CHC Helicopter serves as the sole provider of Search and Rescue helicopter services to the Irish Coast Guard, where it had operated a fleet of six Sikorsky S-61N helicopters based in Dublin, Shannon, Waterford, and Sligo. This fleet has now been replaced by 5 Sikorsky S-92 Helibus. The S-61N exited service in December 2013 with a flight from Dublin Airport to Weston Aerodrome, West Dublin. The flight was operated by EI-SAR, the oldest S-61N in commercial operation at the time.[4]

United Kingdom[edit]

CHC currently provides SAR helicopters to two of the four Maritime and Coastguard Agency bases in the UK; Portland, Lee-on-Solent, and until recently also operated from Sumburgh and Stornoway. CHC, as part of the Soteria SAR consortium was selected as the "Preferred Bidder" for a 25-year contract to provide a civilian Search and Rescue service throughout the United Kingdom.[5] However, days before the contract was due to be signed in February 2011, the British Government halted the process after CHC disclosed that it had unauthorised access to commercially sensitive information.[6]

Australia[edit]

CHC is the largest provider of emergency medical helicopter services in Australia.[citation needed]

Military[edit]

  • Royal Australian Air Force (RAAF) - CHC has been providing dedicated rescue support to the RAAF since 1989, where it operates a mixed fleet of Sikorsky S76 and Bell helicopters.

Police[edit]

Ambulance[edit]

Snowy Hydro SouthCare Multi-purpose helicopter in Australia

Norway[edit]

  • Norwegian Search and Rescue - CHC provides private Search and Rescue services in the Norwegian North Sea but acts in concert with government SAR operations. The CHC SAR fleet includes three offshore-based Dauphin AS 365N2s, along with a Bell 214 ST at Statoil’s Statfjord field, which can be converted from inter-rig shuttle role to SAR duty role within 15 minutes. Several of the Super Pumas in CHC’s Norwegian fleet are prepared for the same quick change to SAR configuration.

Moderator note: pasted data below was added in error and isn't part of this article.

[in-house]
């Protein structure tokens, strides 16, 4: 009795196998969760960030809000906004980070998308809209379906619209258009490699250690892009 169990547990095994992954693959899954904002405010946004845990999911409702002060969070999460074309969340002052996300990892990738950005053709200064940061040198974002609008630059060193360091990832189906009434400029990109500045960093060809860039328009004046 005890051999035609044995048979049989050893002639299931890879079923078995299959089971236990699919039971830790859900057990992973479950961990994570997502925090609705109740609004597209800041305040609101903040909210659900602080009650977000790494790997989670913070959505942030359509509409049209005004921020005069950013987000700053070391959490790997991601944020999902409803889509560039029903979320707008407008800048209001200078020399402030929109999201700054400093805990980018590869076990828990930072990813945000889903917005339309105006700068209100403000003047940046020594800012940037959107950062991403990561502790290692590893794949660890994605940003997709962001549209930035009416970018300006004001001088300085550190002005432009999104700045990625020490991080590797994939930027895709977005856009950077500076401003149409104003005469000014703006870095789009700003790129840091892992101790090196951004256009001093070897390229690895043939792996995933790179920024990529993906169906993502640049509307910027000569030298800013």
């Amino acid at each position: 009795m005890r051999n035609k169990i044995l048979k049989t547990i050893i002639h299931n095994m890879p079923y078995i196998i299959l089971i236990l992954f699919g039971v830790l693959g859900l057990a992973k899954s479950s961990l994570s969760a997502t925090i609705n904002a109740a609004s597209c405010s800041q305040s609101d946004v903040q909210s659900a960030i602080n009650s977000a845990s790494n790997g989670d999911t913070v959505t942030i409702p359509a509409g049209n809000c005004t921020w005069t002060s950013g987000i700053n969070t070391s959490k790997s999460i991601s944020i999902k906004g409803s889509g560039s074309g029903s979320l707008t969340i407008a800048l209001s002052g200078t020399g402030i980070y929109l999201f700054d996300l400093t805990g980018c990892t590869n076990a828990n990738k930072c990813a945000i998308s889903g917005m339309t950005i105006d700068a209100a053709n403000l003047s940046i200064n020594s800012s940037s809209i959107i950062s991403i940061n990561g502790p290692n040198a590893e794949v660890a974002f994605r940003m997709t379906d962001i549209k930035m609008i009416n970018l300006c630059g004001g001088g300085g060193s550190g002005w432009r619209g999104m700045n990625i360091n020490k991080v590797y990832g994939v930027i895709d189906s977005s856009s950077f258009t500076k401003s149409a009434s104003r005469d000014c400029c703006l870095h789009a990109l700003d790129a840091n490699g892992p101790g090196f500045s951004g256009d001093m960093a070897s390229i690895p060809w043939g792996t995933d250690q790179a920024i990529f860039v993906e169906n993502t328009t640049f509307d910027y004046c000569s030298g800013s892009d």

Other related services[edit]

  • NH90 - CHC is designing, manufacturing and installing 19 life-raft assembly kits for the NH90

helicopter, a new military search and rescue helicopter provided to France, Italy, Germany and The Netherlands through a joint venture shared by Agusta, Eurocopter and Fokker.

  • Supply, rescue, and support Services.

CHC provides extensive ship supply and rescue service off the coast of Africa and the Netherlands, and helicopter support services to scientific expeditions in Antarctica and other harsh environments.

Fleet[edit]

CHC operates approximately 250 aircraft in Canada and 29 other countries which include Malaysia, Australia, Brazil, Thailand, the Philippines, the Middle East, South Africa, Ecuador, Angola, Gabon, and Equatorial Guinea.[9]

Helicopters[edit]

[9]

Locations[edit]

 Australia
New South Wales
  • Sydney • Orange • Wollongong
South Australia
  • Adelaide
Victoria
  • Melbourne
Western Australia
  • Perth • Karratha
 Bangladesh
 Brazil
 Canada
British Columbia
  • Richmond
Nova Scotia
  • Halifax (Location To Be Sold)
 Denmark
  • Esbjerg
 India
 Indonesia
 Ireland
  • Cork • Dublin • Shannon • Waterford • Sligo
 Malaysia
 Norway
  • Stavanger • Bergen • Florø • Kristiansund • Brønnøysund
 Netherlands
  • Den Helder
 Philippines
 Thailand
 United Kingdom

See also[edit]

References[edit]

External links[edit]